A display framework for presenting information from a visual prosthesis
Dowling, Jason A., Boles, Wageeh W,, & Maeder, Anthony J. (2006) A display framework for presenting information from a visual prosthesis. In Billingsley, John (Ed.) 13th Annual Conference on Mechatronics and Machine Vision in Practice (M2VIP 2006), 5-7 December 2006, Toowoomba.
The electrical stimulation of a component of the human visual system can result in the perception of blobs of light (or phosphenes) in totally blind patients. By stimulating an array of closely aligned electrodes it is possible for a blind person to perceive very low-resolution phosphene images. Using this approach, a number of international research groups are working toward developing multiple electrode systems (called visual prostheses or Artificial Human Vision (AHV) systems) to provide a phosphene-based substitute for normal human vision. Computer vision methods provide a critical link between the camera and electrode array of an effective visual prothesis.
Despite the promise of partially restoring sight to the blind, there are currently a number of constraints with current visual prosthesis systems. These include limitations in the number of electrodes which can be implanted and the perceived spatial layout and frame rate of phosphenes. Therefore the development of computer vision techniques that can maximize the value of the limited number of phosphenes would be useful in compensating for these constraints.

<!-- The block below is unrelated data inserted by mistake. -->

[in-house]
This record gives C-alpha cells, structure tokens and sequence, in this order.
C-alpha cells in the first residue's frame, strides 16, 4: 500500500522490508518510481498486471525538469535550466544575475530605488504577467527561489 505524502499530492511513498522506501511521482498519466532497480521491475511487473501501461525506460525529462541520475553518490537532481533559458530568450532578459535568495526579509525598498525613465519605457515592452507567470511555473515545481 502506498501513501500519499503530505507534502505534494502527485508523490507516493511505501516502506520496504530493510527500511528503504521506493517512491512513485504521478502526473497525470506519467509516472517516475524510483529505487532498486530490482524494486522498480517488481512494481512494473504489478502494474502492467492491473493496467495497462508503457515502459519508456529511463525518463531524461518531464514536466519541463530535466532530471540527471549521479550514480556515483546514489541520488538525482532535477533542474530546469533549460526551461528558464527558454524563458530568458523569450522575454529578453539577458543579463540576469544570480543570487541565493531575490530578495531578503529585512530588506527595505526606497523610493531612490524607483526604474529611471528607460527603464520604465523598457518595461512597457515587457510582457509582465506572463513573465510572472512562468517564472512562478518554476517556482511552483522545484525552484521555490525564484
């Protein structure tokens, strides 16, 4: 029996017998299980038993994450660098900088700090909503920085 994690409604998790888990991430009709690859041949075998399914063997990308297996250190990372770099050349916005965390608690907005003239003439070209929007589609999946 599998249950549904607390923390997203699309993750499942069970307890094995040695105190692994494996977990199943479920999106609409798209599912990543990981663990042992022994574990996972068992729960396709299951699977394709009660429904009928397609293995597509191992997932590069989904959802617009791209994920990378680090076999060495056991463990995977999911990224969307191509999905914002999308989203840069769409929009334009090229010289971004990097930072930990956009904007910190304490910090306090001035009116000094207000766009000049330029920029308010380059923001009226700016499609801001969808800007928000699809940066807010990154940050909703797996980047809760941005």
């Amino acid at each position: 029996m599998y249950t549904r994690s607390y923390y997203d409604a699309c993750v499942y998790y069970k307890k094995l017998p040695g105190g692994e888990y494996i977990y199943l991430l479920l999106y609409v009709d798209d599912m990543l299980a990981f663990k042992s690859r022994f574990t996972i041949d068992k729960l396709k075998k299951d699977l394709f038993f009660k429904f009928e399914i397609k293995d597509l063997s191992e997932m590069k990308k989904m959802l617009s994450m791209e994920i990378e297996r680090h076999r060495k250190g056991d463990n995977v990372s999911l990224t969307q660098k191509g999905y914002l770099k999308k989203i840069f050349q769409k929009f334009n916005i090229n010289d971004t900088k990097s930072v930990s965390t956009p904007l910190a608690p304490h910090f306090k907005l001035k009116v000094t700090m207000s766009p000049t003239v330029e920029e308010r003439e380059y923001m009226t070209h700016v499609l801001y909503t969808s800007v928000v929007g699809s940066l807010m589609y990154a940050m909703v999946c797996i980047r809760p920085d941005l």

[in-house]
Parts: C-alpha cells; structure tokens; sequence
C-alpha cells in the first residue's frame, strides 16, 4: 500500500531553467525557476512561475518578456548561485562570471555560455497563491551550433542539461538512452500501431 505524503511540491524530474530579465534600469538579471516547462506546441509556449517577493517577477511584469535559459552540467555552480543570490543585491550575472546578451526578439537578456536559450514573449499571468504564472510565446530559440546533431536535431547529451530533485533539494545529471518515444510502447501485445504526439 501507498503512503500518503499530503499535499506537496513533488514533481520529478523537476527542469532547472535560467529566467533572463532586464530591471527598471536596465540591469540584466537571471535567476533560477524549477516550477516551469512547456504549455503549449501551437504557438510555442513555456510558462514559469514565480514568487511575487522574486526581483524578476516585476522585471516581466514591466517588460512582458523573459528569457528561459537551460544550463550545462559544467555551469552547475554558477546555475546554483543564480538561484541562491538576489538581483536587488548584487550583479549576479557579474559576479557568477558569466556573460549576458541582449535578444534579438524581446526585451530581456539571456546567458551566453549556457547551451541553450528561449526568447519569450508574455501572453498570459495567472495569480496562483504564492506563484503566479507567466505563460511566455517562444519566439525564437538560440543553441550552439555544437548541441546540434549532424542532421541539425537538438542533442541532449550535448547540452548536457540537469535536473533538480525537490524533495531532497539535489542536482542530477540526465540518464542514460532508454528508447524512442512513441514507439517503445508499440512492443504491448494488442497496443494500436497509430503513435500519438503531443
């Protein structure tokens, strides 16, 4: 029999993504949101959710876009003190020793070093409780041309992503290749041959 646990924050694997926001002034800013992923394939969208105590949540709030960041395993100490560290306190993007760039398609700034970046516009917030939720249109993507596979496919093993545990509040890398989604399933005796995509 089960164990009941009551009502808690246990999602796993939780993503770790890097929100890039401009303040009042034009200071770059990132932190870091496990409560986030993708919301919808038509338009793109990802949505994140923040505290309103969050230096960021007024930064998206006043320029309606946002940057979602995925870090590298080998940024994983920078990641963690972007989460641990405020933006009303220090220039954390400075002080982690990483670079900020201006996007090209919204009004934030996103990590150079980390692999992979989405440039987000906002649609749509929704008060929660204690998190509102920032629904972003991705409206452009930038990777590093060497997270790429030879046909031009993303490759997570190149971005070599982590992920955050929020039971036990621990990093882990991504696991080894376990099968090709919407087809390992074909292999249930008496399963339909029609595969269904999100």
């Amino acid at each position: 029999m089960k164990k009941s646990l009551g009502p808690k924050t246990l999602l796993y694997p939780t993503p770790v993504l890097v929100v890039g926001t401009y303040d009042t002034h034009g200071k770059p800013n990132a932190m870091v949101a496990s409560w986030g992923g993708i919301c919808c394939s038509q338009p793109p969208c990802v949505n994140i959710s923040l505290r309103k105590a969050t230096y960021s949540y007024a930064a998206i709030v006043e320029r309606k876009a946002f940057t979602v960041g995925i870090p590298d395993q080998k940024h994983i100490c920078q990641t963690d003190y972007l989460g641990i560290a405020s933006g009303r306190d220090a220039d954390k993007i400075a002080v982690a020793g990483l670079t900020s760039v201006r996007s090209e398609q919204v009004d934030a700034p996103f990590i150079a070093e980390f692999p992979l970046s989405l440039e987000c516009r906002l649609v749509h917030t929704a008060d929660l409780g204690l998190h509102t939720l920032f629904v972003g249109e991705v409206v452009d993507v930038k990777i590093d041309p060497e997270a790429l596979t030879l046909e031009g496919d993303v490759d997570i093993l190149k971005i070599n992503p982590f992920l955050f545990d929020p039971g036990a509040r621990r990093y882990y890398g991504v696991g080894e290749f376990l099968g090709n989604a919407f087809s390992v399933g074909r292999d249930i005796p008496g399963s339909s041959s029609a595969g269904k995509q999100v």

In this paper a novel framework for the dynamic presentation of information to a visual prosthesis recipient is presented. This framework includes the main factors which impact on blind mobility. These factors include the current context, scene properties, task under-taken, available sensory information, and environmental factors, in addition to human factors (such as level of training) and prosthesis technology (for example, camera and electrode array technology).
The benefits of using this framework include enhanced communication between AHV re-searchers and the ability to experimentally explore and compare different factors (such as different types of computer vision methods, and different mobility environments). Experimental evidence supporting the use of the display framework will be presented. This evidence has been obtained through mobility studies involving human volunteers wearing a head mounted display which presents a simulation of prosthetic vision.
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